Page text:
Since air is the power source for singing, I want to teach you how to breathe correctly. The following exercise will help you breathe using the diaphragm, not the chest. Breathe in through your nose and out through your mouth.

  1. As you inhale, allow your belly to inflate around the waistline to a count of six. Stay relaxed.
  2. Once you reach six, pause for three counts, breathe out to the count of six and pause for one count.
  3. Repeat the exercise several times, standing, walking, sitting, and during meditation.
The Rag Doll Exercise.  Roll down one vertebra at a time. Breathe throughout.

The Rag Doll Exercise. Roll down one vertebra at a time. Breathe throughout.

2. Preparing Your Body to Sing

The singers' biggest enemy is tension. Our job, as vocalists, is to prepare our voices to sing by releasing tension in certain areas. Before my students sing even one song, body stretches, and relaxation exercises are completed.

  • The "Rag Doll," as shown above, releases body tension. Give it a try. Remember to breathe throughout the exercise.
  • Move all the muscles in your face to remove tension and add to the flow of energy.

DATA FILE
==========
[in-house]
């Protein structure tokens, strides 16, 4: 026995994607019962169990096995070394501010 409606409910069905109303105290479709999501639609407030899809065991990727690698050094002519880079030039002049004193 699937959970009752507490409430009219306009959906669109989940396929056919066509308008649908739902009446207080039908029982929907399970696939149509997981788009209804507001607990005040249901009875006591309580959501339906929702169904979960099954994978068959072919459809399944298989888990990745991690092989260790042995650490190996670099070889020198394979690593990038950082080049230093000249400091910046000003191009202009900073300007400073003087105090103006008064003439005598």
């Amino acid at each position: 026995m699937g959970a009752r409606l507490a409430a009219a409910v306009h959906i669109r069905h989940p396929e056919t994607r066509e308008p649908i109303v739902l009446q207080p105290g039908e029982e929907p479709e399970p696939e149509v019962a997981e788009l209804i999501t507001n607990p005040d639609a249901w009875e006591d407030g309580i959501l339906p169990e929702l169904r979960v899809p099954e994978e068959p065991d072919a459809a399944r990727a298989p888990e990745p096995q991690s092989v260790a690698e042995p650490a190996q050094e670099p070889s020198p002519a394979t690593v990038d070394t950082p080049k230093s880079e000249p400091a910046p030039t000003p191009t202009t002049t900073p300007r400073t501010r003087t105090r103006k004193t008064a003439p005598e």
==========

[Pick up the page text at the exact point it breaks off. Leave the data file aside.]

• Let your arms hang loosely.
  • Humming is a relaxing warm-up for the voice. Keep the lips loose and relaxed.
  • Stretch your throat by yawning.
  • Avoid "swallowing" the tone.
  • Our lips are terrific things, but they hold tension. The cure for this is the "lip roll." Begin by imitating a horse, blowing air through the lips. Keep the lip trill going for three to six counts.
  • Tame your tongue by rolling an "r" or purring like a cat. Try different pitches.
  • Using different vowels, gently sing up and down both major and minor scales. Stay within your vocal range to avoid damage to your vocal cords.
  • Ten to twenty minutes should do the job for warming up the voice.

3. Resonators: The Generator for Sound

When you sing, the vocal cords vibrate. These vibrations are transmitted by the bones in your chest, face, head, and neck. These chambers are known as resonators. And resonance carries sound, resulting in projection.

Directing the tone into the mask (nose, sinuses, and cheeks) will significantly affect your singing for the better. These resonators generate the singer's distinct sound.

We are all different, and every voice will sound different.

Sing Better to Feel Better

One thing I enjoy most about my work is the opportunity to see how singing changes people. Students may walk into my studio feeling down, but after a half-hour of vocalizing, they're calm and happy.

One reason for such a change has to do with endorphins. Studies have shown that singing releases feel-good endorphins in your brain, which make you happy and uplifted.

Singing is Your Birthright

Allow yourself to explore the range of sound you are capable of making. Just remember you can do anything you set your mind to. Singing is your birthright. Your vocal instrument is quite miraculous. Explore the variety of sounds ready and waiting to be set free.

This content is accurate and true to the best of the author’s knowledge and is not meant to substitute for formal and individualized advice from a qualified professional.

© 2022 Audrey Hunt